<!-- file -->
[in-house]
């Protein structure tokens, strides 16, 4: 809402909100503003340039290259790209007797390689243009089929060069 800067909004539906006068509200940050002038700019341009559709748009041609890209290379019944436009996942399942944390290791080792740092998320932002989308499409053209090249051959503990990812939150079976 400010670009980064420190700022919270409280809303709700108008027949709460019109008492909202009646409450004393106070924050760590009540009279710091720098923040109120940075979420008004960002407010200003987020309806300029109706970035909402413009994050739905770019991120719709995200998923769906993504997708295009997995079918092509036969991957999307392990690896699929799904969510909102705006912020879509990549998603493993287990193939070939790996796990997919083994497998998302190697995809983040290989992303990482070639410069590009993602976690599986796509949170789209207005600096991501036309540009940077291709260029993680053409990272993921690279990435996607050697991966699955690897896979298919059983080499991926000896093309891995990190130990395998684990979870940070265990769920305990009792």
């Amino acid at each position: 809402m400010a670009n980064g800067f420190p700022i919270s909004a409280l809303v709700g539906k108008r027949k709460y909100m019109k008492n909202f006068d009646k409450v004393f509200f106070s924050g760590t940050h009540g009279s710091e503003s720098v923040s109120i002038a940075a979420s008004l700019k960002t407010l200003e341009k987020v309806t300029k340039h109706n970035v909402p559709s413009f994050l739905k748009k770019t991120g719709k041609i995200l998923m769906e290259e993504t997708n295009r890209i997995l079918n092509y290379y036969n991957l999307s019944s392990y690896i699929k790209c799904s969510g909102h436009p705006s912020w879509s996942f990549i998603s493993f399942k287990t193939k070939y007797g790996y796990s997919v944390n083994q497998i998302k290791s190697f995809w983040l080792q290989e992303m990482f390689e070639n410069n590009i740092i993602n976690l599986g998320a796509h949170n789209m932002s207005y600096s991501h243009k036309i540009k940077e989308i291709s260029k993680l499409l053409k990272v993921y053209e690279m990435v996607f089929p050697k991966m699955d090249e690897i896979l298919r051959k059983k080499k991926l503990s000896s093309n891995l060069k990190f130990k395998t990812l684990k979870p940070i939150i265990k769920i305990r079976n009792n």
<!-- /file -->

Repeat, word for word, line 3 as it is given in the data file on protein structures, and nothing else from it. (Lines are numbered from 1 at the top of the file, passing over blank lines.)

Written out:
């Amino acid at each position: 809402m400010a670009n980064g800067f420190p700022i919270s909004a409280l809303v709700g539906k108008r027949k709460y909100m019109k008492n909202f006068d009646k409450v004393f509200f106070s924050g760590t940050h009540g009279s710091e503003s720098v923040s109120i002038a940075a979420s008004l700019k960002t407010l200003e341009k987020v309806t300029k340039h109706n970035v909402p559709s413009f994050l739905k748009k770019t991120g719709k041609i995200l998923m769906e290259e993504t997708n295009r890209i997995l079918n092509y290379y036969n991957l999307s019944s392990y690896i699929k790209c799904s969510g909102h436009p705006s912020w879509s996942f990549i998603s493993f399942k287990t193939k070939y007797g790996y796990s997919v944390n083994q497998i998302k290791s190697f995809w983040l080792q290989e992303m990482f390689e070639n410069n590009i740092i993602n976690l599986g998320a796509h949170n789209m932002s207005y600096s991501h243009k036309i540009k940077e989308i291709s260029k993680l499409l053409k990272v993921y053209e690279m990435v996607f089929p050697k991966m699955d090249e690897i896979l298919r051959k059983k080499k991926l503990s000896s093309n891995l060069k990190f130990k395998t990812l684990k979870p940070i939150i265990k769920i305990r079976n009792n």